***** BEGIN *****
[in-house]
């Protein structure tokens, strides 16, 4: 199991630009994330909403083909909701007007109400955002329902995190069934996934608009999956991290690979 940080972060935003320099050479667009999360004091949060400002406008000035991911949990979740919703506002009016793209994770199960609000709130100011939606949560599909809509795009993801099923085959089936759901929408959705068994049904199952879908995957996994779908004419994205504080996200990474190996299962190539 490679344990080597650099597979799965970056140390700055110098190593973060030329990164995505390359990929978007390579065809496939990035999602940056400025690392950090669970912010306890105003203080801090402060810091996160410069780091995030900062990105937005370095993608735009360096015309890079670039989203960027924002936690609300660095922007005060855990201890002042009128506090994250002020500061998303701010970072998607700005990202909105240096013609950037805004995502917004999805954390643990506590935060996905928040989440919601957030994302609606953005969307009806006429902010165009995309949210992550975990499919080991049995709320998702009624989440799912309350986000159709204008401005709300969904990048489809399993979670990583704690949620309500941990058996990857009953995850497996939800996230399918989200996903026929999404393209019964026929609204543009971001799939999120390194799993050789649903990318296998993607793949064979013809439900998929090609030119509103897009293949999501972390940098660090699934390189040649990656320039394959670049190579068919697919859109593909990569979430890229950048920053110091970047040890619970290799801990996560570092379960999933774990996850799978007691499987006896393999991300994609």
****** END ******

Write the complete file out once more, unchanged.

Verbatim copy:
[in-house]
């Protein structure tokens, strides 16, 4: 199991630009994330909403083909909701007007109400955002329902995190069934996934608009999956991290690979 940080972060935003320099050479667009999360004091949060400002406008000035991911949990979740919703506002009016793209994770199960609000709130100011939606949560599909809509795009993801099923085959089936759901929408959705068994049904199952879908995957996994779908004419994205504080996200990474190996299962190539 490679344990080597650099597979799965970056140390700055110098190593973060030329990164995505390359990929978007390579065809496939990035999602940056400025690392950090669970912010306890105003203080801090402060810091996160410069780091995030900062990105937005370095993608735009360096015309890079670039989203960027924002936690609300660095922007005060855990201890002042009128506090994250002020500061998303701010970072998607700005990202909105240096013609950037805004995502917004999805954390643990506590935060996905928040989440919601957030994302609606953005969307009806006429902010165009995309949210992550975990499919080991049995709320998702009624989440799912309350986000159709204008401005709300969904990048489809399993979670990583704690949620309500941990058996990857009953995850497996939800996230399918989200996903026929999404393209019964026929609204543009971001799939999120390194799993050789649903990318296998993607793949064979013809439900998929090609030119509103897009293949999501972390940098660090699934390189040649990656320039394959670049190579068919697919859109593909990569979430890229950048920053110091970047040890619970290799801990996560570092379960999933774990996850799978007691499987006896393999991300994609």